Features May 2019 Issue

Fainting as a Sign of Bradycardia

A pacemaker will give your heart the boost it needs.

We don't give the speed of our beating heart much thought unless it goes too fast or too slow. If your heart beats too slowly, you'll need a pacemaker. However, you may not know you have a slow rhythm-a condition called bradycardia-until you pass out.

"Fainting is often the first clue someone has bradycardia," says Cleveland Clinic cardiologist Bruce Wilkoff, MD.

Your episode may have come out of the blue, but some people experience unusual symptoms that they didn't think were serious. Perhaps you haven't felt well lately, or you felt lightheaded or dizzy when you stood up or exerted yourself.

"These are indications your heart isn't delivering enough oxygen and nutrients to your brain and organs," says Dr. Wilkoff. "You need a steady supply of freshly oxygenated blood to move, breathe and think."

A pacemaker can keep your heart beating at the rate it needs for you to function normally. These tiny, implantable computers are designed to prevent a heart from slowing down or stopping.

Why Your Heart Slows Down

ICD

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A pacemaker ensures the heart never beats slower than a predetermined rate. This prevents bradycardia—and fainting.

Most people who need pacemakers are over age 60. Their slow heart rate often is caused by a malfunction in one of the heart's electrical timers called the sinus node. This node, located in the upper right chamber of the heart, emits electrical pulses that keep the heart beating properly in what's known as sinus rhythm.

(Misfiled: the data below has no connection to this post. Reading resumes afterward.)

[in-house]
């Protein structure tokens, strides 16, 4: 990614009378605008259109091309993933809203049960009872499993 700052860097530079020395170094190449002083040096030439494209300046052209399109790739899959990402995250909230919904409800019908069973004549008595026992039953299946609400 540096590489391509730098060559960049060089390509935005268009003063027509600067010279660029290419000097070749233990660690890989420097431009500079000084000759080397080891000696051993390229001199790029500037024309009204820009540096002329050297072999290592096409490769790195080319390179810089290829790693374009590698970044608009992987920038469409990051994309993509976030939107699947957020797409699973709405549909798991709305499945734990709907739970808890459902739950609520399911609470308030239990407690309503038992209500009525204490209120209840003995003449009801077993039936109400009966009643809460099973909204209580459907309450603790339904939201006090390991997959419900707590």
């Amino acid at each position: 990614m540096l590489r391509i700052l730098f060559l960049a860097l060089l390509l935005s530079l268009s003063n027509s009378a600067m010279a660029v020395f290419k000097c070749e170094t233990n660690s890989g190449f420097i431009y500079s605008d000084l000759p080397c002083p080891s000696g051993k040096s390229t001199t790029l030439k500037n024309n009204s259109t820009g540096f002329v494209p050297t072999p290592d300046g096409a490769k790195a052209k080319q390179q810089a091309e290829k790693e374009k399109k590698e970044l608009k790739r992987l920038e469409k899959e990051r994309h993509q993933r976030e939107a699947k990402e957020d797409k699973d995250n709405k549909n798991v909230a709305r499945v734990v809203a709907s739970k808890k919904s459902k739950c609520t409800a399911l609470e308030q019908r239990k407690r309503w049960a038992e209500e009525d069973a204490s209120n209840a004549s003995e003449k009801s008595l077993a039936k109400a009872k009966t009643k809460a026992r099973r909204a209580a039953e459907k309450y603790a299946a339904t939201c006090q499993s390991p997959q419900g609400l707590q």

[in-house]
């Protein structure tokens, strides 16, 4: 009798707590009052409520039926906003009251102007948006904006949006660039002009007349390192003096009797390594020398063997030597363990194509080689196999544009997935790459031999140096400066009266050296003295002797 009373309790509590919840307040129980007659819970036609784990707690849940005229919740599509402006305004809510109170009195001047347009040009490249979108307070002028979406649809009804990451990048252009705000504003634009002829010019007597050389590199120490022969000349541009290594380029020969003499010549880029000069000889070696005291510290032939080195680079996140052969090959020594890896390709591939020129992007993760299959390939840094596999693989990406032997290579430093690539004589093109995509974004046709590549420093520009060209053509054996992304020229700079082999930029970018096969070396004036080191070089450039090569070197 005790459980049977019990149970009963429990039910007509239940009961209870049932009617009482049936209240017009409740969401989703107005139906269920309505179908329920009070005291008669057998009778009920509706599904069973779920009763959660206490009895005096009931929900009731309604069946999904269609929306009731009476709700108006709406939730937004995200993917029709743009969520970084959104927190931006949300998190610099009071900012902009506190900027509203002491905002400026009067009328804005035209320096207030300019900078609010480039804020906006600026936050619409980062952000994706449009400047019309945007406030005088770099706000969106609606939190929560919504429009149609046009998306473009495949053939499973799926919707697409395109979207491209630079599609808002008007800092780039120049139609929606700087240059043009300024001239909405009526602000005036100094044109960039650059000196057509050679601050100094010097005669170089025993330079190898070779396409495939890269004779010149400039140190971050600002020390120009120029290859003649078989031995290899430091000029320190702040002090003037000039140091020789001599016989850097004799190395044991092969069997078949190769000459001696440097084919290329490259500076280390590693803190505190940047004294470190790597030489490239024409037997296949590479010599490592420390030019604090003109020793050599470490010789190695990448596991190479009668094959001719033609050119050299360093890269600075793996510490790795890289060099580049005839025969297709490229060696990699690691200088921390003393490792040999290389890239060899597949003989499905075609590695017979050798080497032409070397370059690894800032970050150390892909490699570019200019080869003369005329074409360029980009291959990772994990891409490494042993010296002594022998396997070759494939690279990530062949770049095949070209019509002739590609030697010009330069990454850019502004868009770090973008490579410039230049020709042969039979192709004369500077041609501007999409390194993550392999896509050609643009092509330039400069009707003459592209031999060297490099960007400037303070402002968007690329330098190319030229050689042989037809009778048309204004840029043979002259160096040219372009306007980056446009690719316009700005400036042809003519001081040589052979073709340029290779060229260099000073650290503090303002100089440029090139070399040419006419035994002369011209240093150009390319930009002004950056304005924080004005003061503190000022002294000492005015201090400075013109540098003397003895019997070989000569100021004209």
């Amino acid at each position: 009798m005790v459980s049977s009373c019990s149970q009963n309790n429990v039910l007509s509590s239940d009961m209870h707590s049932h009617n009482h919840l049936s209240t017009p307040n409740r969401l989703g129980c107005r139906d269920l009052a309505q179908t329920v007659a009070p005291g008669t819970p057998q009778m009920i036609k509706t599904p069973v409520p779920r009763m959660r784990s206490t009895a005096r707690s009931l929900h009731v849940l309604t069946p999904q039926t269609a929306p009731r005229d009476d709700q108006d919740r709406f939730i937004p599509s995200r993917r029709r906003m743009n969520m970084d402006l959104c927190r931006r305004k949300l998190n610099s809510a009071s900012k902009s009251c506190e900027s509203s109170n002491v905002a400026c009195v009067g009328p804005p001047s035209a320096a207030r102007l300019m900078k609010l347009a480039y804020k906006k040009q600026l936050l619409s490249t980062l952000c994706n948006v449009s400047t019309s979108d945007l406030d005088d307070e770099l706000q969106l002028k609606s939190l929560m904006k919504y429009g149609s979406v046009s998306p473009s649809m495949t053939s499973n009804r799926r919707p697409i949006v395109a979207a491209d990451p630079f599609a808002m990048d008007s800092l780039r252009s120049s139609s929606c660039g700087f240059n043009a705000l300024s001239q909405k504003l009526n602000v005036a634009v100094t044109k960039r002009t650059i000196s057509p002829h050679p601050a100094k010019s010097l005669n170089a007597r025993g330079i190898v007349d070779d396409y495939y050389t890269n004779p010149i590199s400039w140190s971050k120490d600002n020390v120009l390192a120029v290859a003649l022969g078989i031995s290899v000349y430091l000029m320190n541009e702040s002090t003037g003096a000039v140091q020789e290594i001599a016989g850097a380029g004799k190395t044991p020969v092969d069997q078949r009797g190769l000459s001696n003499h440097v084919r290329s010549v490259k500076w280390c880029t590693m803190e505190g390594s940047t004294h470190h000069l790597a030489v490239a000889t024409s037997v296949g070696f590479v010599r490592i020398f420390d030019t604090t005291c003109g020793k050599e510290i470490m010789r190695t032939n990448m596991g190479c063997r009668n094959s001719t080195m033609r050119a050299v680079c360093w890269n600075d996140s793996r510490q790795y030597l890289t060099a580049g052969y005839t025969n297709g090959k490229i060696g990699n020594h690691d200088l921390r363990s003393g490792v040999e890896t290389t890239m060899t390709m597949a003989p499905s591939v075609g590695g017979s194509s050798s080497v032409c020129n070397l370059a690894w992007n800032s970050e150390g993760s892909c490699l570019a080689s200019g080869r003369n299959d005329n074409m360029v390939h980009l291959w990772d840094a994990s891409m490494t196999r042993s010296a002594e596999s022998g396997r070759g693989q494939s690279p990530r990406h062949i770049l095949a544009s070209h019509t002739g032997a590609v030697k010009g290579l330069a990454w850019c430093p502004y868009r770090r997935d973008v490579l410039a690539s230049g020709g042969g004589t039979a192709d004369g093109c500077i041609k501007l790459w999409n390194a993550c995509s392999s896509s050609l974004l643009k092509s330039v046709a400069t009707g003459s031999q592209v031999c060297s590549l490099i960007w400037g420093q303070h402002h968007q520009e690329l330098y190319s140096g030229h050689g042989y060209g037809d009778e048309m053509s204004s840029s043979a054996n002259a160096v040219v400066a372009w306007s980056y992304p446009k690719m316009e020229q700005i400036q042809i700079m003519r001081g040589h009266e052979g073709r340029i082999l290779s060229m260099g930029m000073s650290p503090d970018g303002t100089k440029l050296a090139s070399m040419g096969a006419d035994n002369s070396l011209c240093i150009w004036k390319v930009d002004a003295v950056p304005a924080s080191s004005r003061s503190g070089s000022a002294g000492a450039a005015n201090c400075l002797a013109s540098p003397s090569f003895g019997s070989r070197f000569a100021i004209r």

A healthy sinus node adjusts the heart rate so the heart pumps enough blood to maintain a normal blood pressure. This ensures that the body has a steady supply of glucose and oxygen. Scars from a heart attack or a malfunctioning sinus node can cause the heart to slow down or even stop for several minutes.

A problem with the atrioventricular (AV) node can also cause the heart to slow down. This node relays pulses from the sinus node to the heart's lower chambers (ventricles).

Pacemaker to the Rescue

Pacemakers take over the electrical signaling function and tell the heart when to beat. They are inserted under the skin in the chest near the shoulder. Wires (called leads) are run from the device to the heart muscle through the veins.

Most basic pacemakers are about the size of a tablespoon. Their batteries last seven to 10 years.

Pacemakers collect and transmit data on the patient's heartbeat and how well the device is functioning. The physician uses this information to adjust the device using a special computer. This ensures the pacemaker always provides the right heart rate to meet the patient's needs.

About 200,000 pacemakers are implanted in the U.S. every year. One thing is sure: They work."If you have symptomatic bradycardia, a pacemaker will help you feel and function much better," says Dr.Wilkoff.

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